The Choragic Monument of Lysicrates near the Acropolis of Athens was erected by the choregos Lysicrates, a wealthy patron of musical performances in the Theater of Dionysus, to commemorate the award of first prize in 335/334 BCE to one of the performances he had sponsored. The choregos was the sponsor who paid for and supervised the training of the dramatic dance-chorus.
The monument is known as the first use of the Corinthian order on the exterior of a building. It has been reproduced widely in modern monuments and building elements.
The circular structure, raised on a high squared podium, is the first Greek monument built in the Corinthian order on its exterior. It was originally crowned with an elaborate floral support for the bronze tripod that was the prize Lysicrates' chorus won. Its frieze sculptures depict episodes from the myth of Dionysus, the god whose rites developed into Greek theatre. It stands now in its little garden on the Tripodon Street ("Street of the Tripods"), which follows the line of the ancient street of the name, which led to the Theater of Dionysus and was once lined with choragic monuments, of which foundations were discovered in excavations during the 1980s.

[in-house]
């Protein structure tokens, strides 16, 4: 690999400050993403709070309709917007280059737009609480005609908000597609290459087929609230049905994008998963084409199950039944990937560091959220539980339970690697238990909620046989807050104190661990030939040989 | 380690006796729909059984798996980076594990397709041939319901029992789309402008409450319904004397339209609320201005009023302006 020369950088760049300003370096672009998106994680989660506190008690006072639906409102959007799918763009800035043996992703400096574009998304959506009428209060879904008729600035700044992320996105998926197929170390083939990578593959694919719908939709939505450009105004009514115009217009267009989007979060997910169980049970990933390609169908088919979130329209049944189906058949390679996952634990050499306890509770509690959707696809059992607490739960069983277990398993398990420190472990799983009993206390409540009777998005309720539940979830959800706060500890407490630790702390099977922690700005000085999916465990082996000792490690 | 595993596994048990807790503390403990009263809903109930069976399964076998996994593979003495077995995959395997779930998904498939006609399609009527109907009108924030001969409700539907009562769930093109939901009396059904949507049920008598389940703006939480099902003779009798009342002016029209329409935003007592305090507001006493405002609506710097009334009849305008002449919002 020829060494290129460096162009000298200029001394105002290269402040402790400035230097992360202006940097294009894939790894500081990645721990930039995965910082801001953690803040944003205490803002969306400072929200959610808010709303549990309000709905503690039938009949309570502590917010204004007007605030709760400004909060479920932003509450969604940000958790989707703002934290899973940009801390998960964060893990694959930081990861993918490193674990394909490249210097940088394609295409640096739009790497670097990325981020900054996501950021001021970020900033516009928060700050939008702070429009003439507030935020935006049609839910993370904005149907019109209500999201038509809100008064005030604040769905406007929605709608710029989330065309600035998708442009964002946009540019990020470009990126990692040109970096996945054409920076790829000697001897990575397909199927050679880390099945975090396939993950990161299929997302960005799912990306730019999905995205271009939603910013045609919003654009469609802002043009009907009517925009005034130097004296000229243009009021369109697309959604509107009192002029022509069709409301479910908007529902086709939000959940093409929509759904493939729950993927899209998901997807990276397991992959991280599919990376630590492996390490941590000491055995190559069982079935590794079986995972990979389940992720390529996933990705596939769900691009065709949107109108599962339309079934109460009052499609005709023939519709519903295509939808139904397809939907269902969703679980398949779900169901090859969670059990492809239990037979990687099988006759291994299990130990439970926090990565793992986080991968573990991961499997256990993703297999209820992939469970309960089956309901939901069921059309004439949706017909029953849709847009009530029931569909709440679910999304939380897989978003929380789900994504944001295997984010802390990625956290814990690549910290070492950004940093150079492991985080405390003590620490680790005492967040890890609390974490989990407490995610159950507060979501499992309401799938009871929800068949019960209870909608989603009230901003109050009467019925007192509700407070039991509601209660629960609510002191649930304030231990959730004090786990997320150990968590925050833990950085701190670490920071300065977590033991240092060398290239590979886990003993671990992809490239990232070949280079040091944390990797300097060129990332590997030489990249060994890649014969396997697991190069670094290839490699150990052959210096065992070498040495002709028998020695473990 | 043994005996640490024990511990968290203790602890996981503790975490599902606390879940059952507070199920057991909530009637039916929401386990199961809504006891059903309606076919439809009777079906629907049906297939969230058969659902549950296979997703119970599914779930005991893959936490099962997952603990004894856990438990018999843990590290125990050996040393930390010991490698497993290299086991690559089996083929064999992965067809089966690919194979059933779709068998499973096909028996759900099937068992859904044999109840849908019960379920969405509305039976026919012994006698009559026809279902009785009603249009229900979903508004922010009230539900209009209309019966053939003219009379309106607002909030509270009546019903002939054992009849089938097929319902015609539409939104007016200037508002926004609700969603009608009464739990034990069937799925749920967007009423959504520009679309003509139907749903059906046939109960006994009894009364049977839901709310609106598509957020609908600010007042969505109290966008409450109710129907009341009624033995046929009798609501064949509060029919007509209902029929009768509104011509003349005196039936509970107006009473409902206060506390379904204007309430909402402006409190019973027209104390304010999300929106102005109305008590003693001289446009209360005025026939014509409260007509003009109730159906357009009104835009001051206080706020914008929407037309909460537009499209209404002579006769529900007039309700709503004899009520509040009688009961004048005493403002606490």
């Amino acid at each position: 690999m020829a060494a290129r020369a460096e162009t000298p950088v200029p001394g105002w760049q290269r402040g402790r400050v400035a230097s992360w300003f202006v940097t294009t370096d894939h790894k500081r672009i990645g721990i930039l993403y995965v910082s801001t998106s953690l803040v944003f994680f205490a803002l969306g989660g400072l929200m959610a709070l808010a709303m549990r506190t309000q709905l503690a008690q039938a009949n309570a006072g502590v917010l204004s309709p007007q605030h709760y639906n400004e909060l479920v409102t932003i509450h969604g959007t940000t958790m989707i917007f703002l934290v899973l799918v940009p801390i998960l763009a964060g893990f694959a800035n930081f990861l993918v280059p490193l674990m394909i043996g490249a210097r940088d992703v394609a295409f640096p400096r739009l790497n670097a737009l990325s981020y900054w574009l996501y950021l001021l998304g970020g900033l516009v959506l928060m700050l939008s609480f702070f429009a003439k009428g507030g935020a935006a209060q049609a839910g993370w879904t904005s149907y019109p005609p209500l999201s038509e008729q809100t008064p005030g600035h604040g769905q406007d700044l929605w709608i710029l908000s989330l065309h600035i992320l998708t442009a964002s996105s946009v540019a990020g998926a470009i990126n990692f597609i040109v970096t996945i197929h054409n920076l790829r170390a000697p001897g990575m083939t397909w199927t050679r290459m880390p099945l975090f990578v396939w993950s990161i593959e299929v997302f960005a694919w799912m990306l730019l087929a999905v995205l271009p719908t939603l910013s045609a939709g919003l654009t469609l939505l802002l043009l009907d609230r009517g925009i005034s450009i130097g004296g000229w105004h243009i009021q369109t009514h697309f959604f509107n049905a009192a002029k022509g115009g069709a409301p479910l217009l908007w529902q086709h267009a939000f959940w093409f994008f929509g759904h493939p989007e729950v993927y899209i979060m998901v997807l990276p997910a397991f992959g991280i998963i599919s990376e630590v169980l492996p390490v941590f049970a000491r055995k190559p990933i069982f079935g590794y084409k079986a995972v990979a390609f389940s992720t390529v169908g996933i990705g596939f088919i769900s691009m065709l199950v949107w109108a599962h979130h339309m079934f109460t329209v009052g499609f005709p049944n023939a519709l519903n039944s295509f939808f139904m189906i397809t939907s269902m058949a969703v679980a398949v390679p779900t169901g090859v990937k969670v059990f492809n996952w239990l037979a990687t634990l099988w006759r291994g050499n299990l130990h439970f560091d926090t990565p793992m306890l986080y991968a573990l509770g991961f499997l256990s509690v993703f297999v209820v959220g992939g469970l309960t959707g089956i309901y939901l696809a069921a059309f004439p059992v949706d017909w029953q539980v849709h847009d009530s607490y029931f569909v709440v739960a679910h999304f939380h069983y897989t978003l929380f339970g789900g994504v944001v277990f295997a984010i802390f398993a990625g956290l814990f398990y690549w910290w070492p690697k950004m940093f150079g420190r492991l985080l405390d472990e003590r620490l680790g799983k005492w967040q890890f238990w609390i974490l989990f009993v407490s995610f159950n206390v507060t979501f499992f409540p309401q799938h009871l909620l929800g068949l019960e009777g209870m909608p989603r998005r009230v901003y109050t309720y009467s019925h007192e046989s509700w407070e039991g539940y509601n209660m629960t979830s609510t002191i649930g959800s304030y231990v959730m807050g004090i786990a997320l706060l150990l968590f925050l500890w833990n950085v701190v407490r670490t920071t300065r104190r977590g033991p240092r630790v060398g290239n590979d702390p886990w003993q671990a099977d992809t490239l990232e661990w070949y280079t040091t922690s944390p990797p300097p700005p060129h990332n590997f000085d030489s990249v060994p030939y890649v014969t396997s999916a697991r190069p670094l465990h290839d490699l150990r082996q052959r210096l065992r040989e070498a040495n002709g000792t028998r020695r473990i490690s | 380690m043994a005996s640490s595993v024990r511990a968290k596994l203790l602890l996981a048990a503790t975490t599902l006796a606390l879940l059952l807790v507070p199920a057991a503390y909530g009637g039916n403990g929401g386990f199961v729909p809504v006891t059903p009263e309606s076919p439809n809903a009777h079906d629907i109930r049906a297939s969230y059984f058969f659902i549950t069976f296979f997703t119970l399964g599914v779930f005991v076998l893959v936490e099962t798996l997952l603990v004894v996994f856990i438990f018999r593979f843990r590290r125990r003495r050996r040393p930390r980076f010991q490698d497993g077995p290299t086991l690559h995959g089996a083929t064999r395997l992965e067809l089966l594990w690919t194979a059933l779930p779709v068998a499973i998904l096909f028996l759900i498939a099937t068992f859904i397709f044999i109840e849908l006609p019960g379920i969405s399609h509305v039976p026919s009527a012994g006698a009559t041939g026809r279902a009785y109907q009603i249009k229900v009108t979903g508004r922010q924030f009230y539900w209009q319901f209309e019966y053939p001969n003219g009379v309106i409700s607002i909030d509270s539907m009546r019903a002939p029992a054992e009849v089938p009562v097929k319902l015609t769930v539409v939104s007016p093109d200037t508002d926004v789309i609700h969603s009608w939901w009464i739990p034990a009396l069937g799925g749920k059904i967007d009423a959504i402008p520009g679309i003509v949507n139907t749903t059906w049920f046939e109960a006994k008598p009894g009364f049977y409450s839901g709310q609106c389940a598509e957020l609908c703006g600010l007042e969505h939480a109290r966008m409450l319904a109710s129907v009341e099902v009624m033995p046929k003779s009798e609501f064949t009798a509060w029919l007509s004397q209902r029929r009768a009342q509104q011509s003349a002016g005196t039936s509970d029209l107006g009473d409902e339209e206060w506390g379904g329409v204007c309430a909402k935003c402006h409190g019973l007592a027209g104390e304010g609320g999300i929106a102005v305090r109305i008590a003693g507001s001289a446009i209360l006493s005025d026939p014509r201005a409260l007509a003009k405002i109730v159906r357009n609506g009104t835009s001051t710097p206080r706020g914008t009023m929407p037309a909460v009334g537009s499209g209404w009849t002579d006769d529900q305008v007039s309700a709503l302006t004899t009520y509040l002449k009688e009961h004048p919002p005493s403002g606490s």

Original Corinthian capital from the Monument of Lysicrates in Athens 335 BC.
In 1658, a French Capuchin monastery was founded by the site; in 1669 the monastery succeeded in purchasing the monument, then being called the "Lantern of Demosthenes". It was also called "Lantern of Diogenes". A reading of its inscription by Jacob Spon established its original purpose. The young British architects James "Athenian" Stuart and Nicholas Revett published the first measured drawings of the monument in their Antiquities of Athens, London 1762. The monument became famous in France and England through engravings of it, and "improved" versions became eye-catching features in several English landscape gardens. Lord Byron stayed at the monastery during his second visit to Greece. In 1818, friar Francis planted in its gardens the first tomato plants in Greece. In 1821 the convent, which had enclosed the monument, used as a storage for books, was burned during the Ottoman occupation of Athens, and subsequently demolished, and the monument was inadvertently exposed to the weather. In 1829, the monksoffered the structure to an Englishman on tour, but it proved to be too cumbersome to disassemble and ship. Lord Elgin negotiated unsuccessfully for the monument, by then an icon in the Greek Revival.
French archaeologists cleared the rubble from the half-buried monument and searched the area for missing architectural parts. In 1876–1887, the architects François Boulanger and E. Loviot supervised a restoration under the auspices of the French government.
Related Links - References
- Lysikraton Monument, Monuments, Odysseus Portal. Ministry of Culture
- Tripodon Street - Sponsoring Monument of Lysikratos (335/4 BC)", Archeology of the City of Athens. National institution of Research